Organic Farming Supports Water Conservation and Water Health
Dwindling water supplies and inadequate water wellbeing are extremely real threats. When our water source is in danger, individuals and the world wind up suffering. American Rivers notes a significant water pollution threat to U.S ponds is runoff from non-organic farms, for example damaging pesticides, toxic fertilizers, and animal waste. Organic farming helps to keep our water supplies fresh by quitting that contaminated runoff. Organic farming also will help conserve water. Organic farmers, generally speaking, often devote some time amending soil properly and using mulch - both of which help preserve water. Cotton, an in-demand harvest, requires a great deal of irrigation and surplus water once grown conventionally. But, organic cotton farming requires less irrigation and so conserves water.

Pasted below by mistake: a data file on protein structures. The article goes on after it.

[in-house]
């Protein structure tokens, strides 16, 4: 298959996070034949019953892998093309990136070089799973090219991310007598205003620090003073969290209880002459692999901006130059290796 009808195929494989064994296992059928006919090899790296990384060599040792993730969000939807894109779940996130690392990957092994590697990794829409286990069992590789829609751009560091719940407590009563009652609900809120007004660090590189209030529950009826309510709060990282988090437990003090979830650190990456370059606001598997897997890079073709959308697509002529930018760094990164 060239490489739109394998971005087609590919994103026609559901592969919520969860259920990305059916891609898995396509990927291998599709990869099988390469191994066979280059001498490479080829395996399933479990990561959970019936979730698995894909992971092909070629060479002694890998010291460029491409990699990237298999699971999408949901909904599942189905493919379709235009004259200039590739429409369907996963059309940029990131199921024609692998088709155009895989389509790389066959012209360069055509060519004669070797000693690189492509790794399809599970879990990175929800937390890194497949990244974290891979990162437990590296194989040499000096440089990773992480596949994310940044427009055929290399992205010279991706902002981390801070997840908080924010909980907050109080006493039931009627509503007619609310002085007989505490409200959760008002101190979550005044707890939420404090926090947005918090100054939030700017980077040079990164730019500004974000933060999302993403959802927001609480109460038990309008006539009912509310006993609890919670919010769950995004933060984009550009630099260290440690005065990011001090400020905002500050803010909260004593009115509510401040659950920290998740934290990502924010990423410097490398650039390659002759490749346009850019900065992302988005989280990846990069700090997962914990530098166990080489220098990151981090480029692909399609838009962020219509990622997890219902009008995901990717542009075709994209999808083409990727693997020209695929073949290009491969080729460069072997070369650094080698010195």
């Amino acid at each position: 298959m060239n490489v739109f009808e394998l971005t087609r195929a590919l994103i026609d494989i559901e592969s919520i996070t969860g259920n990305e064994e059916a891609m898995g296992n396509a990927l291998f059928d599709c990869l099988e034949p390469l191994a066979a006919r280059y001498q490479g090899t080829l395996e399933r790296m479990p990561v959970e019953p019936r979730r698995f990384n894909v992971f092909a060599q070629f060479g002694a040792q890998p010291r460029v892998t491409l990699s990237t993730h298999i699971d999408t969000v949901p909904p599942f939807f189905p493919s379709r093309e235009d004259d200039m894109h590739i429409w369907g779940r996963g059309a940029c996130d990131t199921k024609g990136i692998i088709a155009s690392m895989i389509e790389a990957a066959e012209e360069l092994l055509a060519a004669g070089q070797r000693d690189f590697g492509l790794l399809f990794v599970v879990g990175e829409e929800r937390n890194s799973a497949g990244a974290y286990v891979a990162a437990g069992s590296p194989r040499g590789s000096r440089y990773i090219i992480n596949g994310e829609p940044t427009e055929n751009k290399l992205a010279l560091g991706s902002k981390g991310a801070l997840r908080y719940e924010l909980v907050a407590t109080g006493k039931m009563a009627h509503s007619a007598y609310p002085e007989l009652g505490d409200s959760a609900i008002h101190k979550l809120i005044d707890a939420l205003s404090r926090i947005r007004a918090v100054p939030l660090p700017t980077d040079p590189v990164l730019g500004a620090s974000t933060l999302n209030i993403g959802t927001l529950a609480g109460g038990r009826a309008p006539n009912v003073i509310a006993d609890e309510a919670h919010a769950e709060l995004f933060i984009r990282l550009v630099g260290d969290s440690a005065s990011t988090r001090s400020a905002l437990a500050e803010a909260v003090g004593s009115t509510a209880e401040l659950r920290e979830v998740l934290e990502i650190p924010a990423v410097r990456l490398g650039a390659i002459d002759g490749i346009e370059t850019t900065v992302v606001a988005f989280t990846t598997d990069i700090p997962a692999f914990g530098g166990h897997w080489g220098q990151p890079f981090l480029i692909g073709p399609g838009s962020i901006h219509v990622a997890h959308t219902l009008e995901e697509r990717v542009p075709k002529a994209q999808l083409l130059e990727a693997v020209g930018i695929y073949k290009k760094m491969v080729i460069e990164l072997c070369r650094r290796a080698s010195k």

Discouraging Algal Blooms
Algal blooms (HABs) lead to adverse consequences on the health of individuals and marine creatures and organisms. Algal blooms also negatively impact tourism, diversion and so, regional and local markets. While there's more than 1 reason for algal blooms, a main human-based source of algae blooms is runoff in the petroleum-based fertilizers frequently utilized in traditional farming.
Supporting Animal Health and Welfare
Insects, fish, birds and all kinds of other creatures experience difficulties when individuals swoop in and destroy their habitat. Organic farming helps conserve more natural habitat regions but also promotes birds and other all-natural predators to live happily on farmland, which helps in pest control. Also, animals who reside on organic farms are vulnerable to wash, chemical-free grazing which can help keep them obviously healthy and immune to disease. As a benefit for organic farmers, healthy and happy natural animals are productive organic animals.​